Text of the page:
Mitch Albom is a best selling author in the US and has spent many weeks at the top of their bestsellers list. Yet, in the UK, he has little to no name recognition. Having stumbled across his books in Waterstones before Covid, I’ve had several of them on my reading list for a while. Some people say that books come to you when they’re meant to and reading Tuesdays with Morrie this winter when the most recent lockdown was announced felt poetic.
At its core, the book is a true story of a university professor (Morrie) reuniting with an old student (Mitch) after a viral interview in which Morrie talked about having ALS (a progressive disease). Mitch remembers fondly the idealistic lessons his sociology professor had taught him and feels the need to reunite with his old professor. He is initially apprehensive to meet Morrie again, as he hasn’t seen him in nearly twenty years and has since become work-oriented and productivity driven.
Morrie is the teacher that we all wish we’d had. He exudes a calming aura, which Mitch conveys effectively through his writing. The initial meeting between the two men is touching in many ways as it shows the relationship between pupil and teacher at its purest. Morrie even offers to tell Mitch what it’s like to die.
A strike at the newspaper Mitch works for gives him the time to reflect on how his life has turned out and to decide to go back to see Morrie every Tuesday. After his first few visits Mitch realises that Morrie doesn’t have much time left and decides to ask questions about some of the things which he wants to know most about- and to record Morrie’s answers to have something of him once he was gone.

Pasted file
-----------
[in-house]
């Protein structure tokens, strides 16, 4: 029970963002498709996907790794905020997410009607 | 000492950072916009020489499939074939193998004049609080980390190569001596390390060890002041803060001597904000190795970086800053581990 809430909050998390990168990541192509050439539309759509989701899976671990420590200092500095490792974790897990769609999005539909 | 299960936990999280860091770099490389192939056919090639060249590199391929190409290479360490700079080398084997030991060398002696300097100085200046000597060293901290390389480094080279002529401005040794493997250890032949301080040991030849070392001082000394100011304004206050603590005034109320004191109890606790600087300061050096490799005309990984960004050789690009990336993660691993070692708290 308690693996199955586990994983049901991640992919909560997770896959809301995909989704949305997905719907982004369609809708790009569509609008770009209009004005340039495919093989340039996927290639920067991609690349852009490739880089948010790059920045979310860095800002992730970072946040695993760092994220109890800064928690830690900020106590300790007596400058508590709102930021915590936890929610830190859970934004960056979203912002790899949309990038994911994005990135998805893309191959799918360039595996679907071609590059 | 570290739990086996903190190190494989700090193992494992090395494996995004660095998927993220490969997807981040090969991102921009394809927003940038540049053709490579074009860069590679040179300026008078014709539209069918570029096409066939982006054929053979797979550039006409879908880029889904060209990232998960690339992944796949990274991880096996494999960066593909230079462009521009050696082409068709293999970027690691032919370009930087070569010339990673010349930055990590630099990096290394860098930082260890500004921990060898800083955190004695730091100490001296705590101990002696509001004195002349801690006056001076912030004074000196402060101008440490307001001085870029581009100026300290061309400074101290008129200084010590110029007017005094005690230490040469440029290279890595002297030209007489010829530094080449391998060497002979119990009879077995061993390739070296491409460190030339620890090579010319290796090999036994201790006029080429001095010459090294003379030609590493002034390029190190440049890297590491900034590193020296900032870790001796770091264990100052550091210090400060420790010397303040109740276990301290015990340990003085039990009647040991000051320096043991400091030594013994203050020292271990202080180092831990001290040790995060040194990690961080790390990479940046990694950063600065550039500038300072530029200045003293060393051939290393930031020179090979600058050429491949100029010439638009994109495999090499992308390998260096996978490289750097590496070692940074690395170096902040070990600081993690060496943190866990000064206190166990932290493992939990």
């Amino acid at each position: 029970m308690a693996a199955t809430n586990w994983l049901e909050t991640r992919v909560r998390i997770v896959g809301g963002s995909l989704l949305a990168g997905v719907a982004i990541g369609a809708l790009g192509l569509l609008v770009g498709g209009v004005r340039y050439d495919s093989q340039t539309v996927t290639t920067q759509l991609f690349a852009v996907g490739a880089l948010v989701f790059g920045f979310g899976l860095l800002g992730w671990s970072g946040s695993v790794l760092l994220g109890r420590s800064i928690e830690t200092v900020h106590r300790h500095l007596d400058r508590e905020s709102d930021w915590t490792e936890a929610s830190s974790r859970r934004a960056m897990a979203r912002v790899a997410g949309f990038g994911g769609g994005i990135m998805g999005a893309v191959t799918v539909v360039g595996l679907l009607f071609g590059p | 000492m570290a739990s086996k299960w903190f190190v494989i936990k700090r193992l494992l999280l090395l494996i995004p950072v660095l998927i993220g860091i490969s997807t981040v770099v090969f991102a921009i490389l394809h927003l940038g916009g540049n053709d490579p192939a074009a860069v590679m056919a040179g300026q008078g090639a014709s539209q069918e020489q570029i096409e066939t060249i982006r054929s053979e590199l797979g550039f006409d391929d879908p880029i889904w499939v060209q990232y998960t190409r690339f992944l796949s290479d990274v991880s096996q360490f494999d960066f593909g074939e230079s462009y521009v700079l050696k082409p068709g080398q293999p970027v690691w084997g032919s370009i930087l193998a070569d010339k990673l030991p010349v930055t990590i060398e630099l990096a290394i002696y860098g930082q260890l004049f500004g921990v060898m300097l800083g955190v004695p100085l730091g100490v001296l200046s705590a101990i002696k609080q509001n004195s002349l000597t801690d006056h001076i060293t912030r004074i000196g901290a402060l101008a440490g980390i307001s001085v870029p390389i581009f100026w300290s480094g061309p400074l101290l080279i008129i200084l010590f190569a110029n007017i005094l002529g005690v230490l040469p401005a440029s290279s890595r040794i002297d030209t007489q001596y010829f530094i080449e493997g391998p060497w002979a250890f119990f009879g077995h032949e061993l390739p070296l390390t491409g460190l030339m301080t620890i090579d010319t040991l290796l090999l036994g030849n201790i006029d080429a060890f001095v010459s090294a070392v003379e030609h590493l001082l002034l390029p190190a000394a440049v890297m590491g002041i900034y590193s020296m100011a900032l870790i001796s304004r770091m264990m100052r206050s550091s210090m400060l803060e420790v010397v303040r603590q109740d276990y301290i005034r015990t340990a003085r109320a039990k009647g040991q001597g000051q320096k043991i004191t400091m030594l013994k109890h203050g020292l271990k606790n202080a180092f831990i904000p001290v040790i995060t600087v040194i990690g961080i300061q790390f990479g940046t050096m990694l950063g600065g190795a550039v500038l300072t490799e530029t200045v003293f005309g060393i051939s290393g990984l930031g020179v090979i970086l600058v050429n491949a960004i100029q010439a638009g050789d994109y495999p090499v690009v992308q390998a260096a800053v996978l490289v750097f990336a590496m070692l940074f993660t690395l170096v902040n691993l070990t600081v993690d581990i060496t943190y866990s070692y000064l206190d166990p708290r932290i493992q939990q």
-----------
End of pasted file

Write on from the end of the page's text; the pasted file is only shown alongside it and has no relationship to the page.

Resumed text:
Mitch’s topics range from self-pity, to family and to how love can go on after death. Using these questions to structure Tuesdays with Morrie creates an educational structure for the reader to dip in for short bursts and ponder the lessons Morrie thinks we all need to follow to live and to die peacefully. Some of Morrie’s beliefs may seem cliché or cheesy but with the context of the setting they were told in, it is hard not to be touched.
Tuesdays with Morrie is a book that I will come back to again and again as a reminder of the way in which I want to live. Throughout the book Morrie attests to the power of love and of the importance of giving over taking in life. Morrie believes that the more we do for others the better we feel. Even with only a few weeks of his life remaining, Morrie made time to talk to Mitch and to offer his thoughts on a range of subjects that meant a lot to Mitch.
Albom has managed to share many of Morrie’s life lessons with millions of Americans and I hope that it starts to see more success on this side of the Atlantic. Albom has written many more critically praised books, such as The Five People You Meet In Heaven, which I can’t wait to start! If you’ve been feeling overworked or lost yourself to being endlessly productive, maybe it’s time for a lesson with Morrie.
Words by Tom Burgess
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